Periodicals; Mormons; Religious thought; Philosophy and religion
Independent national quarterly established to express Mormon culture and examine the relevance of religion to secular life. It is edited by Mormons who wish to bring their faith into dialogue with human experience as a whole and to foster artistic and scholarly achievement based on their cultural heritage. The journal encourages a variety of viewpoints; although every effort is made to insure accurate scholarship and responsible judgment, the views expressed are those of the individual authors and are not necessarily those of the Mormon Church or of the editors.
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Johnson, G. Wesley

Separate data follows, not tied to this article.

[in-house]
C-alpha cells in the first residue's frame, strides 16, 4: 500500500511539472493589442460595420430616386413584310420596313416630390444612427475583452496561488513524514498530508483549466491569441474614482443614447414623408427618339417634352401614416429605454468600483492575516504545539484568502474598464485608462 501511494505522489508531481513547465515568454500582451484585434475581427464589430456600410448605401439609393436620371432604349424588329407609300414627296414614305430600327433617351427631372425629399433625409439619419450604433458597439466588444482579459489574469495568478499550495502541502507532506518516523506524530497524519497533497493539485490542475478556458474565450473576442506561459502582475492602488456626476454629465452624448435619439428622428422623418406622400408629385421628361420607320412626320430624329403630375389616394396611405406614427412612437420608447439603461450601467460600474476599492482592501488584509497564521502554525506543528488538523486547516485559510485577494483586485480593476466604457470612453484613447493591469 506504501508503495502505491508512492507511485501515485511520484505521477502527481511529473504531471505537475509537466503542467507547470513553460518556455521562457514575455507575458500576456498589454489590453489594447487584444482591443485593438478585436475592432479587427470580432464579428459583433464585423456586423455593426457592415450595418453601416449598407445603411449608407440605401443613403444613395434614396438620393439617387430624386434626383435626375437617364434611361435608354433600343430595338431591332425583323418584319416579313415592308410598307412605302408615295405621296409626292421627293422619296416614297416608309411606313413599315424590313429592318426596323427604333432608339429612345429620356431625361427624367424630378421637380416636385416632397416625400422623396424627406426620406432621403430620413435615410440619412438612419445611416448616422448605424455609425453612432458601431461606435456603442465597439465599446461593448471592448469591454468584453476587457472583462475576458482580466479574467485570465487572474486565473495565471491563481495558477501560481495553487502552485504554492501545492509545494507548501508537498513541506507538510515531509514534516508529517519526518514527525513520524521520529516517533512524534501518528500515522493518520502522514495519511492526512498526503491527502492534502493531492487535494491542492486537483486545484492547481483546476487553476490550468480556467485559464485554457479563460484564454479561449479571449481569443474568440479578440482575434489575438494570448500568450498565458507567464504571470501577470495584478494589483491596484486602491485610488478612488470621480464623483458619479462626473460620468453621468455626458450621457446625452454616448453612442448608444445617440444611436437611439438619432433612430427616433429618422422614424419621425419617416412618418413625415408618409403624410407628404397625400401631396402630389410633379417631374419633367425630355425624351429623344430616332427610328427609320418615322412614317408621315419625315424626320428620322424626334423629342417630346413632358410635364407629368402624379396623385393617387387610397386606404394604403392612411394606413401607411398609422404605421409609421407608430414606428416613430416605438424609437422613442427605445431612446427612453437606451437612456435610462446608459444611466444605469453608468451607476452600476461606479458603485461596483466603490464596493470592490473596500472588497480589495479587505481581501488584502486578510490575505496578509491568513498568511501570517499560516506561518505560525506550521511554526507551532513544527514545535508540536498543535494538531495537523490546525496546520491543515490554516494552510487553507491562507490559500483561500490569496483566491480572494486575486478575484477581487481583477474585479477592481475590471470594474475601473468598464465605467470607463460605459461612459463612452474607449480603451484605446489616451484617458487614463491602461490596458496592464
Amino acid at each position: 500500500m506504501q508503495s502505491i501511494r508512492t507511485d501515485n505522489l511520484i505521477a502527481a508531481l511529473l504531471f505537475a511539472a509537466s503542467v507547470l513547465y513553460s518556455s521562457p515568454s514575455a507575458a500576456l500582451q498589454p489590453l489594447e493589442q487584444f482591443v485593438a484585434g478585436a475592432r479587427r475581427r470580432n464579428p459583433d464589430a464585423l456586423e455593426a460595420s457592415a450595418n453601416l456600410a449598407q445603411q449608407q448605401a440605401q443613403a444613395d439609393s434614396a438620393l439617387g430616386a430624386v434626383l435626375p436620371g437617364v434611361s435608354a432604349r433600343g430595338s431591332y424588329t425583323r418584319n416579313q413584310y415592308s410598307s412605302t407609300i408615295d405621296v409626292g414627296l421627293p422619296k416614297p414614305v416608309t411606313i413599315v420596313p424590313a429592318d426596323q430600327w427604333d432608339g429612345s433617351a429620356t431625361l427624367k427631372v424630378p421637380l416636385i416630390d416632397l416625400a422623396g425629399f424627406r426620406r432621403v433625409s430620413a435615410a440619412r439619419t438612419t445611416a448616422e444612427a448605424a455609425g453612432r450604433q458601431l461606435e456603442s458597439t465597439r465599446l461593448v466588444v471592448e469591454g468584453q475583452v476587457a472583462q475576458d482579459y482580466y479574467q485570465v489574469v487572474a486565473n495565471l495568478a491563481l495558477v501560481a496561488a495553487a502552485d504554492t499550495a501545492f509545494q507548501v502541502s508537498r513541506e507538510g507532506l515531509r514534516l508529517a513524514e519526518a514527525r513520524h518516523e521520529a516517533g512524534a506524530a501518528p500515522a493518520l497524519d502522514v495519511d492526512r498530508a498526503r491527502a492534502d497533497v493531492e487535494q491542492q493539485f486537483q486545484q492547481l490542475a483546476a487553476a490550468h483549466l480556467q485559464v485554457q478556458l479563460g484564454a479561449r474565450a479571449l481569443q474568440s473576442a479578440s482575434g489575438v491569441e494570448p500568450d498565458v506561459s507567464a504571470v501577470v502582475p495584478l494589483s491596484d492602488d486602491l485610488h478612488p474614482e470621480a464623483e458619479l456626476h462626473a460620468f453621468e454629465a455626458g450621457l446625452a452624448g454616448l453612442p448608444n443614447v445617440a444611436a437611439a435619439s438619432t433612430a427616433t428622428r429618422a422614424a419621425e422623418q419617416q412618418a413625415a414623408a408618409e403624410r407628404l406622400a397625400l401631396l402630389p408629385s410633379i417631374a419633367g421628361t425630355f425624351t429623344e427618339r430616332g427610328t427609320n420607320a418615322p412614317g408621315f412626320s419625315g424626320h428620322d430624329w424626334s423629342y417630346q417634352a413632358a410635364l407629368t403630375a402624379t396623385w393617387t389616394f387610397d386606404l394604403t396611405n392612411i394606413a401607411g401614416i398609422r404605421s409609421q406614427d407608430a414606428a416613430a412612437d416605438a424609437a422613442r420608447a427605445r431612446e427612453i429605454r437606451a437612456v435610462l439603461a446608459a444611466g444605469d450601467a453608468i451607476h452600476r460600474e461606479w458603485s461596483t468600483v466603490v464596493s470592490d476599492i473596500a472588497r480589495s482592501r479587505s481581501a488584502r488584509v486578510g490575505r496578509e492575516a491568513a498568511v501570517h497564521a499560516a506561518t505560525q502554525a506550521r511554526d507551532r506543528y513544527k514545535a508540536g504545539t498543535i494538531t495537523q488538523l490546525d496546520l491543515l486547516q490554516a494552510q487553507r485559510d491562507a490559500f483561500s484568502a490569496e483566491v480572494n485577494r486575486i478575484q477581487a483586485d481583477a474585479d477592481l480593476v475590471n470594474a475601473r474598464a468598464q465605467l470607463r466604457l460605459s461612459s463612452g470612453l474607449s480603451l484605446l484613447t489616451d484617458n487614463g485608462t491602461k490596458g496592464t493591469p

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THE MORMONS IN EARLY ILLINOIS: AN INTRODUCTION The Illinois period of The Church of Jesus Christ of Latter-day Saints commenced eight years after the founding of the Church in Fayette, New York on April 6, 1830, by Joseph Smith. From New York the Church spread westward into northern Ohio and western Missouri. During the early 1830's, the headquarters of the Church was in Kirtland, Ohio. Due to internal difficulties, apostasy, and persecution, members of the Church in this area eventually joined the other main center of the Church in Missouri. Mormons had been in Missouri as early as 1831, where they centered around Independence in Jackson County. As in Ohio, they had difficulty with their neighbors and were driven from Jackson County in November, 1833, to settle across the Missouri River in Clay County. Under pressure they left Clay County in the summer of 1836 for the uninhabited north half of Clay County, which was soon organized into the "Mormon County" of Cald-well. There Church headquarters were established at a place called Far West. The area around Far West built up quickly. To this new center of Church activities came the Ohio Mormons (in 1838), as well as many from Canada and the eastern United States who had joined the Church through missionary activity. This sudden influx created new conflicts, and mobs, motivated primarily by political, economic, and religious reasons, again plundered the Mormons, who prepared for defense; a near state of civil war existed. On October 27, 1838, the Governor of Missouri, Lilburn Boggs, signed the "Extermination Order" which read in part, ". . . the Mormons must be treated as enemies and must be exterminated or driven from the state if necessary for the public peace. . . ." Church leaders were imprisoned and the rest of the Church membership had the choice of denying their faith and making peace with the mobs, or of fleeing the state. Thousands sought asylum in the state of Illinois and in Iowa Territory. Many spent the winter of 1838-39, and the spring of 1839, in and around Quincy, Illinois, whose citizens were sympathetic toward the destitute Mormons. Finally on April 16, 1839, Joseph Smith and other leaders of the Church were allowed to escape from their prison in Liberty, Missouri, and joined the members of the Church at Quincy. Shortly after his arrival there, Joseph Smith purchased land at Commerce, Illinois. The first purchase was made